The first round of £7.7million Curriculum Fund will make it easier for teachers to find and share high-quality lesson plans and resources.
A multi-million pound fund to make it easier for teachers to find high-quality lesson plans and resources and cut unnecessary workload has been launched today by School Standards Minister Nick Gibb.
The first round of £7.7million Curriculum Fund will provide grants to schools to help them share teaching resources with other schools, saving teachers from having to repeatedly create lessons plans from scratch.
It comes after research by the Department for Education found that many teachers feel lesson planning creates unnecessary workload and that they want easy access to practical resources that will help them put together innovative and effective lessons.
The initiative is the latest step by the department to meet the Government’s manifesto commitment to provide schools with tools that will cut unnecessary workload, freeing them up to focus on what matters most – teaching.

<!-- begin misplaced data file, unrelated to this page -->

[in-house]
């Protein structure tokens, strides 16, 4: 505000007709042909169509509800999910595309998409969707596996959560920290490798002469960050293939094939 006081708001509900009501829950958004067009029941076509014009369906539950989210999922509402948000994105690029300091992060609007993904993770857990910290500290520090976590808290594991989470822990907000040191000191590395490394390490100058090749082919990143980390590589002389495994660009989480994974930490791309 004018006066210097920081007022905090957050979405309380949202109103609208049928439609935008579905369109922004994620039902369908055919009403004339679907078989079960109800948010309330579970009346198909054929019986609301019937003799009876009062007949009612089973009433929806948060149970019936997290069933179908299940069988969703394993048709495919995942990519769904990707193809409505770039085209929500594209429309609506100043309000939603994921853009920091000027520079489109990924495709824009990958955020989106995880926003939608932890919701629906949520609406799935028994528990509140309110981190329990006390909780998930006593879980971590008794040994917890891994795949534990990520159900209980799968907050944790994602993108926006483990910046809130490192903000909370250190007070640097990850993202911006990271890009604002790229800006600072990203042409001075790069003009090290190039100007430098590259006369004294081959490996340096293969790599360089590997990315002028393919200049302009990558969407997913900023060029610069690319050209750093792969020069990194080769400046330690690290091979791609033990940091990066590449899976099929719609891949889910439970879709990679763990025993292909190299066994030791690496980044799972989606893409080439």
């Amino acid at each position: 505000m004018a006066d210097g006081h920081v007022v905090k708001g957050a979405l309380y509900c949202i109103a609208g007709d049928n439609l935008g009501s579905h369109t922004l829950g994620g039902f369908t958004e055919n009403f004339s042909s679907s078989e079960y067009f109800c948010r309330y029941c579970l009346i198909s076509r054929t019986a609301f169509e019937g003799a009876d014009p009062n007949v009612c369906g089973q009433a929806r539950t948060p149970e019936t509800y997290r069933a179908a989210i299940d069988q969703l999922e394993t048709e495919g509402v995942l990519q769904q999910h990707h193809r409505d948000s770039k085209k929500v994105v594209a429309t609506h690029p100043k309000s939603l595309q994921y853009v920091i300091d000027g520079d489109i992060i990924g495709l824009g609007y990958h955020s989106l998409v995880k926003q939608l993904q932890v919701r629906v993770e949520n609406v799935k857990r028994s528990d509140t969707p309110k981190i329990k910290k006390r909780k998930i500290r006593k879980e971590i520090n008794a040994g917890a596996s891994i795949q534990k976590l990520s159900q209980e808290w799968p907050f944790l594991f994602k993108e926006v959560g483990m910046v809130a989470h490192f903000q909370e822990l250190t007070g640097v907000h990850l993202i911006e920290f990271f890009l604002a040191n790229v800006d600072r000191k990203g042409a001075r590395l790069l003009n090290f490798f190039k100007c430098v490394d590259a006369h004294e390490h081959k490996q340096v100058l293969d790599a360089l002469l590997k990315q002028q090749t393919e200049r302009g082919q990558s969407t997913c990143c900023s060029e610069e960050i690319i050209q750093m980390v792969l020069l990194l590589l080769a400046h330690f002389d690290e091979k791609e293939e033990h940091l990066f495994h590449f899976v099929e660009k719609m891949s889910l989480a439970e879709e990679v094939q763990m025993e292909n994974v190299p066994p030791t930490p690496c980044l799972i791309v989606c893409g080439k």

Since the £7.7m Curriculum Fund was first announced in January, the Department for Education has worked with school leaders, teachers and experts from across the profession to understand how teachers plan lessons and use resources such as textbooks – with research showing that teachers feel lesson planning continues to result in unnecessary workload. Schools can apply from today for grant funding to share their high quality curriculum programmes.
The Education Secretary Damian Hinds has pledged to champion the teaching profession and to work with teaching unions and Ofsted to reduce workload in schools – and in his first keynote speech at the Association of School and College Leaders’ (ASCL) conference in March 2018 he set out his intention to use the Curriculum Fund to make it easier for schools and teachers to share and access high-quality resources.
The opening of the application window, which closes on 17 September, follows a number of recent announcements to help schools free their staff from unnecessary and time-consuming tasks, including:
- the launch of a workload reduction toolkit – an online resource providing practical advice and examples to help staff in schools take action to reduce workload;
- the publication of a report, ‘Use and Perceptions of Curriculum Support Resources in Schools’; and
- the publication of School Snapshot Survey which, among other things, shows that 73% of the classroom teachers and senior leaders surveyed reported that their school has taken action to review or update school policies to improve workload and 67% reported that their school has taken action to change or reduce marking.